The current ordinance and proposed amendment to the Baseline Mansionization Ordinance applies only to LA City Single family zone properties which are for significantly larger lots in general. The only corresponding Single Family Zones in Venice are R1 and RW-1. One of the
reasons both Hillside and Coastal properties have been excluded in the past from these ordinances, is that both Hillside and Coastal properties include significantly smaller lot sizes, have topography or grade changes which limits building footprint size and have other development standards such as the hillside ordinance or Venice Coastal Zone specific Plan which further restrict development. Additionally both hillside properties and Venice Coastal zone properties have a more restrictive height and parking requirement, a third parking space, which is not required in the greater Los Angeles R1 and RW-1 zoned properties and is not even mentioned in the committees draft recommendations. The committee made no “Findings” why a .45 FAR should be applied to all Single Family Zoned properties in Venice, presented no analysis or impact study on how many properties would be effected by this change, and presented no comprehensive data on development patterns over the last 115 years with respect to square footage per home based on a specific time period. The committee clearly ignored all other factors relating to urban planning and simply recommended .45 FAR based on LA City’s pending ordnance which specifically excludes all Coastal properties. After 4 years you would think more thought would have gone into the draft report.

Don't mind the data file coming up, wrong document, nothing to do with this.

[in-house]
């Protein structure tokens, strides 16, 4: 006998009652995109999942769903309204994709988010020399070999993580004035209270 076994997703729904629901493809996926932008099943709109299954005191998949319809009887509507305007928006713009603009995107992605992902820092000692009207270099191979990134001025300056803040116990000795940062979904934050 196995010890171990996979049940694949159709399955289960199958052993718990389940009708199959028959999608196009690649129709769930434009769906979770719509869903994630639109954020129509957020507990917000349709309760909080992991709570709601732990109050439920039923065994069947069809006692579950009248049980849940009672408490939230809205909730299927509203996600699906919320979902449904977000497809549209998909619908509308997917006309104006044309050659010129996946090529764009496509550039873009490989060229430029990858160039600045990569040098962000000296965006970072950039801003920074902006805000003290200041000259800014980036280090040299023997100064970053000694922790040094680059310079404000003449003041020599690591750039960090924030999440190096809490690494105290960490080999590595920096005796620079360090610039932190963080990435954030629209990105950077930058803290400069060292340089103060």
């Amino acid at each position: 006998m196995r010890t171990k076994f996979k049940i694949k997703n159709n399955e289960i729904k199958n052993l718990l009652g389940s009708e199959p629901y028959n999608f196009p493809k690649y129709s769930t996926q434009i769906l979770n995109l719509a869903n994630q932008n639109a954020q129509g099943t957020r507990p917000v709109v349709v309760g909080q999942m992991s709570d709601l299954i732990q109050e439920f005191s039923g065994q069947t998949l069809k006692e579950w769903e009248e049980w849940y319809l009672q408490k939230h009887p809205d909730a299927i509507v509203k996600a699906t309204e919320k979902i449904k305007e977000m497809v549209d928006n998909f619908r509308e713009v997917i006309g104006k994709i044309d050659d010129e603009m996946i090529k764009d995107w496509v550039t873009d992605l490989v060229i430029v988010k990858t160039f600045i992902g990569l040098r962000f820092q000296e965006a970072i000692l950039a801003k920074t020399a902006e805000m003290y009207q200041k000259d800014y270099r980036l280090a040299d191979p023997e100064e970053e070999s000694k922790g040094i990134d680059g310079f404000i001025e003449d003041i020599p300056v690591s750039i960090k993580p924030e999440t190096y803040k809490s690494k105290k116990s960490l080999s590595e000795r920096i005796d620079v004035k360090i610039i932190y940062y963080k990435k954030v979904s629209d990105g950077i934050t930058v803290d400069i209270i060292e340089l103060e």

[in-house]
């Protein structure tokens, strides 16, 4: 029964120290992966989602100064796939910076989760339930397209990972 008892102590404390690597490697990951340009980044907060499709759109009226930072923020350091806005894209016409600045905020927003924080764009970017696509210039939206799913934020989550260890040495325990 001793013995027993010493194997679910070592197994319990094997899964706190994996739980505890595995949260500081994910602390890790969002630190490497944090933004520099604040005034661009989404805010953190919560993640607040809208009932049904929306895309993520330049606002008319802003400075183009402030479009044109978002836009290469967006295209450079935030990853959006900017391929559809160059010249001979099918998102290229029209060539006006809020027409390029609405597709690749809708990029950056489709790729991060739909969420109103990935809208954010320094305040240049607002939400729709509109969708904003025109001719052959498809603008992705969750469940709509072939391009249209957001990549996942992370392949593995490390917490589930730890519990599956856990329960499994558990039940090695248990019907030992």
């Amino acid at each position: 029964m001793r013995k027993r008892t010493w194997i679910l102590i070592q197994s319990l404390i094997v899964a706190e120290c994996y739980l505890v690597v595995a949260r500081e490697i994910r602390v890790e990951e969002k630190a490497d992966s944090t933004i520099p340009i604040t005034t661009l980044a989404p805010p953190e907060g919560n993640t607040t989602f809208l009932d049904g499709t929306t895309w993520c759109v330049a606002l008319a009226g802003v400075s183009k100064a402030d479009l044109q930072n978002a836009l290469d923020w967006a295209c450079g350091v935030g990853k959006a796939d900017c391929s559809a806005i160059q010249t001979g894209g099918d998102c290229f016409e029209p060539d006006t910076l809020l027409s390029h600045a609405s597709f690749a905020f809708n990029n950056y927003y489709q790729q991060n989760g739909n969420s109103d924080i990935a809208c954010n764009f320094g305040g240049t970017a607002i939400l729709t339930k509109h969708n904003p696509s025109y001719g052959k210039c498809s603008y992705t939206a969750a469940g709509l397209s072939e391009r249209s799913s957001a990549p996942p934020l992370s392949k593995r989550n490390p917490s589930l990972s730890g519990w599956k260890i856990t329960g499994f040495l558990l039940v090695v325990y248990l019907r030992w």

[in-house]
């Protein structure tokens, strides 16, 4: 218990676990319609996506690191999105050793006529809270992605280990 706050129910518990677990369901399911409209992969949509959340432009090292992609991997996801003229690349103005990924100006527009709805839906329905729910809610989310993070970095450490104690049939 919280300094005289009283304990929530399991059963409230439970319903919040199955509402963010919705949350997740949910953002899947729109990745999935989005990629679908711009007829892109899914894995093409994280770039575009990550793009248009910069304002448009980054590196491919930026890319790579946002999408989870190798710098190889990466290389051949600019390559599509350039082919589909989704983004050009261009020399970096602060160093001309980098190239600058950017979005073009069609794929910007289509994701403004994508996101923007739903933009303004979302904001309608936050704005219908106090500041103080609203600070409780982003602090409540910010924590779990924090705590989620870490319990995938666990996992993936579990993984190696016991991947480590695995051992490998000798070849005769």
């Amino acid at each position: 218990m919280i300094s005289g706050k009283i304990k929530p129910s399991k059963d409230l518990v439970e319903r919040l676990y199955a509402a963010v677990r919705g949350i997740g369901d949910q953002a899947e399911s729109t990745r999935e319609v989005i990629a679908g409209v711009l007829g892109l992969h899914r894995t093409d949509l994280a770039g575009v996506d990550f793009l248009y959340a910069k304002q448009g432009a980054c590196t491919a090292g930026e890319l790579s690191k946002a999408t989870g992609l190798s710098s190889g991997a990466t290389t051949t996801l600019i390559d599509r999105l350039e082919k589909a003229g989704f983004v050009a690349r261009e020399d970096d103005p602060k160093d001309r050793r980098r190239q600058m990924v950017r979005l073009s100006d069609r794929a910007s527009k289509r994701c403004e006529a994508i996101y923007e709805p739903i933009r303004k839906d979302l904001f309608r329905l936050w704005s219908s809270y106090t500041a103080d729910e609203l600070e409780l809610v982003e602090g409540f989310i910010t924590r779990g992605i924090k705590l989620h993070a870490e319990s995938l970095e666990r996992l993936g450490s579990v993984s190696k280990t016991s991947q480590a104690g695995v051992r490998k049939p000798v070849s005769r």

In every Coastal community there is a sliding scale for lot coverage such that smaller lots are not penalized and restricted with extremely small houses. The FAR should not be limited to a square footage where a family of 4 cannot build a three bedroom home or add onto an existing home. The construction of an average 2016 single family home for a family of 4 could range between 2,000 SF minimum to 3,500 SF depending on lot sizes between 2,500-7,500 SF. To limit a three bedroom home to 1,100 or 1,300 SF makes no sense. A 2,500 SF R-1 lot in Venice is currently permitted approximately 1,475 lot coverage based on required setbacks. A two story home with a two car garage would end up with approximately 2,475 SF. This is approximately a 1.0 FAR. The draft recommendations reduce this buildable area to less than half.

It is unclear if the intent of this draft report and recommendation would apply to only single family zones in Venice which would be R1 and RW-1 zones. Under no circumstances should any FAR limitation be made to any multi-family zoned property without an environmental impact report study analyzing the significant risk of effectively changing the underlining zoning due to square footage restrictions that would make constructing a duplex or two dwelling units unfeasible. Mutil-family zoned properties in Venice include R2, RD1.5, RD2 and RD3 which are designated in the Venice Land Use Plan as Multi-Family Residential – Low Medium I Density, Multi-family Residential – Low Medium II Density, Multi-Family Residential – Medium Density. The allowable FAR for multifamily zones in Los Angeles is 3.0. Because of the 25’ to 35’ height restrictions in the VCZSP, the average new development in the these multi-family zones is averaging less around 1.0 FAR over the last 5 years which, is one third of the development that would otherwise be permitted in the rest of Los Angeles.